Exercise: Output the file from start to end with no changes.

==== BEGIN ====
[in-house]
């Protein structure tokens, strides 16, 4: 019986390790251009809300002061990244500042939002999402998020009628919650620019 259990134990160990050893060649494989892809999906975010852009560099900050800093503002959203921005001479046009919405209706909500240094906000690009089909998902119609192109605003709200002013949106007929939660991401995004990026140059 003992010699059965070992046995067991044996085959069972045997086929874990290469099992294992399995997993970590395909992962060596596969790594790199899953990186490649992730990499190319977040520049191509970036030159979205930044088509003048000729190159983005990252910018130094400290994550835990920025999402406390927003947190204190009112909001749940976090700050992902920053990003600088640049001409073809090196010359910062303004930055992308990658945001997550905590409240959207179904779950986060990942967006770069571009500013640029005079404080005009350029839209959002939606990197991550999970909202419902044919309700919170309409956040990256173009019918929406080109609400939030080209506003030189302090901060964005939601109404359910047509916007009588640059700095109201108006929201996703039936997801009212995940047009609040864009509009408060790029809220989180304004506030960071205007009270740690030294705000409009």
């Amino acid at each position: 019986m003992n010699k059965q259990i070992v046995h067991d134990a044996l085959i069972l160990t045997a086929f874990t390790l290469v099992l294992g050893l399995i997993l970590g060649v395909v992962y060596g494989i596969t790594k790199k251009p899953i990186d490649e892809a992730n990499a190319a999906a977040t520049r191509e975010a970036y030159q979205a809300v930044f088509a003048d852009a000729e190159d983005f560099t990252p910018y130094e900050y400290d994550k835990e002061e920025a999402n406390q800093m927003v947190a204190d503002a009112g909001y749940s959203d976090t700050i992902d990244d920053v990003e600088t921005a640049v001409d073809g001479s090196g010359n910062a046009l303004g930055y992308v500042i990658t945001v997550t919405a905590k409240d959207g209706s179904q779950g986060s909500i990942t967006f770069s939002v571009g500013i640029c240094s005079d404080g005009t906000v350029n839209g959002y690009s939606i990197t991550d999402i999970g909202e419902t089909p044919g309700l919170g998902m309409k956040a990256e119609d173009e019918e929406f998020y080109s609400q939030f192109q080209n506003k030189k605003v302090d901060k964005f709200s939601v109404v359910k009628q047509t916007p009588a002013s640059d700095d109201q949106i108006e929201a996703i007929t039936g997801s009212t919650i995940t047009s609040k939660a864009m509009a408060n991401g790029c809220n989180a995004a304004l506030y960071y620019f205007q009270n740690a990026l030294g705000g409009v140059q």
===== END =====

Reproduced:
[in-house]
């Protein structure tokens, strides 16, 4: 019986390790251009809300002061990244500042939002999402998020009628919650620019 259990134990160990050893060649494989892809999906975010852009560099900050800093503002959203921005001479046009919405209706909500240094906000690009089909998902119609192109605003709200002013949106007929939660991401995004990026140059 003992010699059965070992046995067991044996085959069972045997086929874990290469099992294992399995997993970590395909992962060596596969790594790199899953990186490649992730990499190319977040520049191509970036030159979205930044088509003048000729190159983005990252910018130094400290994550835990920025999402406390927003947190204190009112909001749940976090700050992902920053990003600088640049001409073809090196010359910062303004930055992308990658945001997550905590409240959207179904779950986060990942967006770069571009500013640029005079404080005009350029839209959002939606990197991550999970909202419902044919309700919170309409956040990256173009019918929406080109609400939030080209506003030189302090901060964005939601109404359910047509916007009588640059700095109201108006929201996703039936997801009212995940047009609040864009509009408060790029809220989180304004506030960071205007009270740690030294705000409009």
């Amino acid at each position: 019986m003992n010699k059965q259990i070992v046995h067991d134990a044996l085959i069972l160990t045997a086929f874990t390790l290469v099992l294992g050893l399995i997993l970590g060649v395909v992962y060596g494989i596969t790594k790199k251009p899953i990186d490649e892809a992730n990499a190319a999906a977040t520049r191509e975010a970036y030159q979205a809300v930044f088509a003048d852009a000729e190159d983005f560099t990252p910018y130094e900050y400290d994550k835990e002061e920025a999402n406390q800093m927003v947190a204190d503002a009112g909001y749940s959203d976090t700050i992902d990244d920053v990003e600088t921005a640049v001409d073809g001479s090196g010359n910062a046009l303004g930055y992308v500042i990658t945001v997550t919405a905590k409240d959207g209706s179904q779950g986060s909500i990942t967006f770069s939002v571009g500013i640029c240094s005079d404080g005009t906000v350029n839209g959002y690009s939606i990197t991550d999402i999970g909202e419902t089909p044919g309700l919170g998902m309409k956040a990256e119609d173009e019918e929406f998020y080109s609400q939030f192109q080209n506003k030189k605003v302090d901060k964005f709200s939601v109404v359910k009628q047509t916007p009588a002013s640059d700095d109201q949106i108006e929201a996703i007929t039936g997801s009212t919650i995940t047009s609040k939660a864009m509009a408060n991401g790029c809220n989180a995004a304004l506030y960071y620019f205007q009270n740690a990026l030294g705000g409009v140059q």